Economic education: Is the glass half full or half empty?

The National Assessment of Educational Progress released the results of its first-ever assessment of economics on Aug. 8. At first glance, the results seem positive, particularly when they are compared with the results of NAEP assessments in other subjects, but don’t get too excited too fast.

The economics results show that 79 percent of high school seniors performed at the basic level (a passing grade) or higher, and 42 percent performed at the proficient level or higher, including 3 percent at the advanced level. This performance stacks up well compared to the results in other subjects. For example, in the most recent NAEP assessments, only 47 percent of high school seniors passed the U.S. history test, 61 percent passed the mathematics test, and 73 percent passed the reading test.

These relatively positive results may be due to more students taking economics in high school. Although less than a third of the states require an economics course, two-thirds of high school graduates have taken one. Some 16 percent take economics at the Advanced Placement or International Baccalaureate level. The percentage of students taking economics at advanced levels is particularly high in comparison to other subjects.

The argument for economic education is that a more economically literate population will make choices and support public policy that best provides the goods and services that we need. It is not uncommon, however, for textbooks to portray such things as free market competition, private property and entrepreneurship in a suspicious light, while presenting government intervention and its economic aftermath with little or no critical scrutiny.

What do the NAEP test results reveal about market solutions versus government solutions to economic problems? The answer to this question depends on what was on the test and whether knowledge of economics translates into more pro-market policies.

NAEP did not release the entire test, but the sample questions shown below represent sound economic reasoning. The numbers represent the percentage of students who provided the correct answer on a multiple-choice question or wrote an answer to an essay question at the basic level.

  • 73 percent understood the benefit and opportunity cost of giving up a part-time job to go to college.

  • 60 percent knew the cause of a government budget deficit.

  • 51 percent knew that removing restrictions on trade decreases the price of imported goods.

  • 46 percent knew that a government-imposed price floor on chocolate causes a surplus of chocolate.

  • 40 percent understood that governments impose trade barriers even though they hurt the economy because the cost for any one consumer is small and the benefit to the affected industry is large.

  • 36 percent knew that businesses maximize profits where marginal revenue equals marginal cost and hire workers based on the marginal revenue and marginal cost of the worker.

  • 36 percent knew that the personal income tax is the largest source of revenue for the federal government. Thirty-one percent thought it is the sales tax.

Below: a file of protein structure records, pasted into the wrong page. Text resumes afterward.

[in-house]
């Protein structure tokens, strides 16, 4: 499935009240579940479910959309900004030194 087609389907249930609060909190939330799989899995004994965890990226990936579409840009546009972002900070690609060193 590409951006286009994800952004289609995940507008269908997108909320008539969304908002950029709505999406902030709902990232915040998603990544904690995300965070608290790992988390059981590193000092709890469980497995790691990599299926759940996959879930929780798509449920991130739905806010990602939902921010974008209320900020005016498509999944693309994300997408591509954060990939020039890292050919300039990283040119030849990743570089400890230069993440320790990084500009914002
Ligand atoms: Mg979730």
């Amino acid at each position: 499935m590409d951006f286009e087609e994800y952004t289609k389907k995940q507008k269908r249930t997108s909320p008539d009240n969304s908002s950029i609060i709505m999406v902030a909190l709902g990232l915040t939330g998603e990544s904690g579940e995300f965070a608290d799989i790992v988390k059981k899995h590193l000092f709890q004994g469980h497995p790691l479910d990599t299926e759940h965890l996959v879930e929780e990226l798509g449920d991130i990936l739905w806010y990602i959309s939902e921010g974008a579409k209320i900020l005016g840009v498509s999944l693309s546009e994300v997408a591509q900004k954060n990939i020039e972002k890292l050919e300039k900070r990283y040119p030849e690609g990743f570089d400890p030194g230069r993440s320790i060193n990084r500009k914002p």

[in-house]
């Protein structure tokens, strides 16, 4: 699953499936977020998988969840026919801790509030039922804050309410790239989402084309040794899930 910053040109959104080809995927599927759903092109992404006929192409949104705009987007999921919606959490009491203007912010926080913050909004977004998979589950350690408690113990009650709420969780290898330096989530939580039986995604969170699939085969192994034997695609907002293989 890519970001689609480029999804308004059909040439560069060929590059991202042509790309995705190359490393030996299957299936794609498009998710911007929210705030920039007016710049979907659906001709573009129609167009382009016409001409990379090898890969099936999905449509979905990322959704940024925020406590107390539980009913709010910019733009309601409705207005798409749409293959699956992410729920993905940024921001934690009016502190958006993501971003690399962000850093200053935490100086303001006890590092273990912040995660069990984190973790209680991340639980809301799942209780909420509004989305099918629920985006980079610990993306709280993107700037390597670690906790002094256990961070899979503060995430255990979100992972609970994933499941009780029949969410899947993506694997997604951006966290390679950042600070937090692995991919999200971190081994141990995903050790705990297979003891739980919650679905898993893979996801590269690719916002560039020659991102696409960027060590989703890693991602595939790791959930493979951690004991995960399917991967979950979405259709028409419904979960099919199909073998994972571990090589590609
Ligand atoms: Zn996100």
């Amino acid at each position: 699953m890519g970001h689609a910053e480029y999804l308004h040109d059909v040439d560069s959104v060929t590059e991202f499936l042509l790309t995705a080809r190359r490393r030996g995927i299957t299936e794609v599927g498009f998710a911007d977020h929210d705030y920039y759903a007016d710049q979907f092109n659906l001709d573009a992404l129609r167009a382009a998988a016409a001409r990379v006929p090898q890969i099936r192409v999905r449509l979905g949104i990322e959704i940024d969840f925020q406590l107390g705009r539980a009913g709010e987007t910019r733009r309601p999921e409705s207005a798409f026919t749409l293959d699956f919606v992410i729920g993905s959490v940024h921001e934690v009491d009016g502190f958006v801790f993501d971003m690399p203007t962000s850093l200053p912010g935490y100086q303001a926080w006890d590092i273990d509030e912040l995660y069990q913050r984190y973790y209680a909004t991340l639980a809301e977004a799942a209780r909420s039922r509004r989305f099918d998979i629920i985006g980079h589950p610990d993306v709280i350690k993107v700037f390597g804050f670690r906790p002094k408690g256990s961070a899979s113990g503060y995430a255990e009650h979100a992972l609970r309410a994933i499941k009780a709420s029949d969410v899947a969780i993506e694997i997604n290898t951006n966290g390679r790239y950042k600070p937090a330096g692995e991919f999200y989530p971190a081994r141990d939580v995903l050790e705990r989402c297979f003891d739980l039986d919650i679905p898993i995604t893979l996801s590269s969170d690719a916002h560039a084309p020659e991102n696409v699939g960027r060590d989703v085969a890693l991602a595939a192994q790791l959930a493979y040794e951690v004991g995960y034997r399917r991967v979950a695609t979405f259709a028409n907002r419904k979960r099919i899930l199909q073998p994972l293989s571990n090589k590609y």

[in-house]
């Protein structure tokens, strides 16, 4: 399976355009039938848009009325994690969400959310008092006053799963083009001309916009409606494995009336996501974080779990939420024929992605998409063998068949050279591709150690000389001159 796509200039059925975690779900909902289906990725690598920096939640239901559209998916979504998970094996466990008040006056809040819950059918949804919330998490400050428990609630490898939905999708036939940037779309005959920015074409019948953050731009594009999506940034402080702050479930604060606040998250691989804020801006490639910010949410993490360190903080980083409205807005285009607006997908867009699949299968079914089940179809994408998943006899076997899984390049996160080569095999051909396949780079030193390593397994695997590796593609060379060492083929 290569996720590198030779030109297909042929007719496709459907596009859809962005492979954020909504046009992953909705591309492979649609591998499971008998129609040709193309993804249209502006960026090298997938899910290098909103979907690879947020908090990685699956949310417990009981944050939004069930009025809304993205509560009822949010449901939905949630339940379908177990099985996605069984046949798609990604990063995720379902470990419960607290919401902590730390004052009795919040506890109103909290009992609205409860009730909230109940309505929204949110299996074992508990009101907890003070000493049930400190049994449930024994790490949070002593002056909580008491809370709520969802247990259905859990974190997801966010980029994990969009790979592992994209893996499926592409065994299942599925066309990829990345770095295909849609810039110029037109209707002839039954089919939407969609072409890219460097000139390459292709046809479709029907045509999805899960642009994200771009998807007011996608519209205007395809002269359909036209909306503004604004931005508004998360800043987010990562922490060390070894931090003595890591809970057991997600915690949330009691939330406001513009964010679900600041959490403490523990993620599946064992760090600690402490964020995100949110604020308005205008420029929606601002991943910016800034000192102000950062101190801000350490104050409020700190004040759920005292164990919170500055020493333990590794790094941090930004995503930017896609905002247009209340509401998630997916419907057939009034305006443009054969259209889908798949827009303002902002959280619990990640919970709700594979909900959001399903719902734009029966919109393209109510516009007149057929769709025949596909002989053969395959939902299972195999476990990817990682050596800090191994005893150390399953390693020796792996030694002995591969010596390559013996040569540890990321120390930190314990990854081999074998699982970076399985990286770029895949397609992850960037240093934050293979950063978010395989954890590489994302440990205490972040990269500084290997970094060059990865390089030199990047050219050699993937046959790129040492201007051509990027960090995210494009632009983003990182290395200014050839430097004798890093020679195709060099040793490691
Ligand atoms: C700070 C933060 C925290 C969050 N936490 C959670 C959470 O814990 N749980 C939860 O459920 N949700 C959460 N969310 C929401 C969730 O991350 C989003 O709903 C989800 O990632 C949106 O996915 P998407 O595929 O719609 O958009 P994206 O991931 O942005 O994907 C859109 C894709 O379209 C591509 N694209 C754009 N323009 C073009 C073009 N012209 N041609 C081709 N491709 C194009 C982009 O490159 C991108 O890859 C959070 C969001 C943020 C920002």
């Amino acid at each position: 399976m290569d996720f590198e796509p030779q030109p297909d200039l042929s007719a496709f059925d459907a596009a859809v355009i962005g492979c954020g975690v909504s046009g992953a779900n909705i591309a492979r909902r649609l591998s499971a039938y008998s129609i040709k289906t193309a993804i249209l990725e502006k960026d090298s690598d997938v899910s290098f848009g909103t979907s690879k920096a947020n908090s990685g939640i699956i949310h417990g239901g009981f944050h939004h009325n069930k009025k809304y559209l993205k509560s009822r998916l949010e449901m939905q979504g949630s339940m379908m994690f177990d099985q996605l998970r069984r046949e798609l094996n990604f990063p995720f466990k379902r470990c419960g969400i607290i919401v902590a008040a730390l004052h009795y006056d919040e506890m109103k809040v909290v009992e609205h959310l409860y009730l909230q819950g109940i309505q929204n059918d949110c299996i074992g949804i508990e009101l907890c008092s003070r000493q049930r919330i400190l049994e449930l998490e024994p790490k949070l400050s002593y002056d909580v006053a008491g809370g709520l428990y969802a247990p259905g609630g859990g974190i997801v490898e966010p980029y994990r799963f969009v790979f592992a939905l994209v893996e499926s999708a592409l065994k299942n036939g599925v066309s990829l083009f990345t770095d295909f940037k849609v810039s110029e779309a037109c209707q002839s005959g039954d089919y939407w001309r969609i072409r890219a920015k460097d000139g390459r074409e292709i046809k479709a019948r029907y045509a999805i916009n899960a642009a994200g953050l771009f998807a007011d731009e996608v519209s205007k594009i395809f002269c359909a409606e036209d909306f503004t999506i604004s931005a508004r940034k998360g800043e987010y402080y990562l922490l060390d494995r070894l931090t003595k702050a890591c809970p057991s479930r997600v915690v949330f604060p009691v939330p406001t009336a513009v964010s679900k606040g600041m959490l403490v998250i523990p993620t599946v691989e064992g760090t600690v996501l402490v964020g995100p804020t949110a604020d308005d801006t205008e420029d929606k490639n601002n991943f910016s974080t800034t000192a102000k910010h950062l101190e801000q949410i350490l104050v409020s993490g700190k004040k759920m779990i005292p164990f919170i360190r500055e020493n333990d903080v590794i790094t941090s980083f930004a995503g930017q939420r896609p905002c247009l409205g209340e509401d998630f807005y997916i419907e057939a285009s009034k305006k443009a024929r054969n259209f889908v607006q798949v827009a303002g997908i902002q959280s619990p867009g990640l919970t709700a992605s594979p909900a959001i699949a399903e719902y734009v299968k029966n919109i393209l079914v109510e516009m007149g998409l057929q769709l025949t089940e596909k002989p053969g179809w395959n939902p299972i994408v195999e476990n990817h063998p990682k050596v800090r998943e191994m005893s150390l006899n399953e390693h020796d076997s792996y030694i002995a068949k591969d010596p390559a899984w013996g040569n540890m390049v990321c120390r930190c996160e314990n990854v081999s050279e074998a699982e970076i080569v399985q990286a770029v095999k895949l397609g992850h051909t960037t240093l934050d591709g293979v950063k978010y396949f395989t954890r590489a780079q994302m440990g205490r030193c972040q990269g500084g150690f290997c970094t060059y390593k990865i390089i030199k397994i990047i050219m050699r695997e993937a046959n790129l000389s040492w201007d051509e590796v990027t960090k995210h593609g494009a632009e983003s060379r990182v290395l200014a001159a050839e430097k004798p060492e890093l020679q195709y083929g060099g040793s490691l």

• Based on these results, students might oppose the minimum wage, support free trade and understand why legislators might pass trade restrictions. However, these results hardly support a finding of widespread economic literacy.

    The question of whether a greater knowledge of economics causes more pro-market policies is difficult to answer because there is little research on it. One of the more recent and extensive studies of economic education in high school and attitudes toward markets was conducted by William J. Boyes of Arizona State University and Amy M. Willis of the Arizona Council on Economic Education.

    This study tested 1,715 Arizona high school students on both economic knowledge and confidence in markets. Only 3 percent of the students agreed "completely" or "with slight reservations" that the price mechanism should be used to allocate resources in 10 hypothetical economic scenarios. However, economics education does improve this dismal situation. In nine of the 10 scenarios, students taking an economics course favored the price mechanism more than students who had not taken economics. Advanced Placement and International Baccalaureate students did even better, with 11 percent favoring the price mechanism in all 10 scenarios. The authors concluded, "Economic literacy and agreement with market allocation tend to be positively related, while literacy and agreement with government mandate tend to be negatively related. In general, then, literacy and acceptance of market allocation are related."

    The bottom line is that the NAEP economics results are better than many economics educators expected. Well-trained teachers increase economic knowledge and economic knowledge increases acceptance of the market. But until economic literacy is widespread, don’t hold your breath waiting for voters to defeat referendums that increase the minimum wage, build new sports stadiums or mandate health coverage.

    A writer and presenter of economic education, John Morton is senior program officer of the Arizona Council on Economic Education and formerly the vice president for program development at the National Council on Economic Education.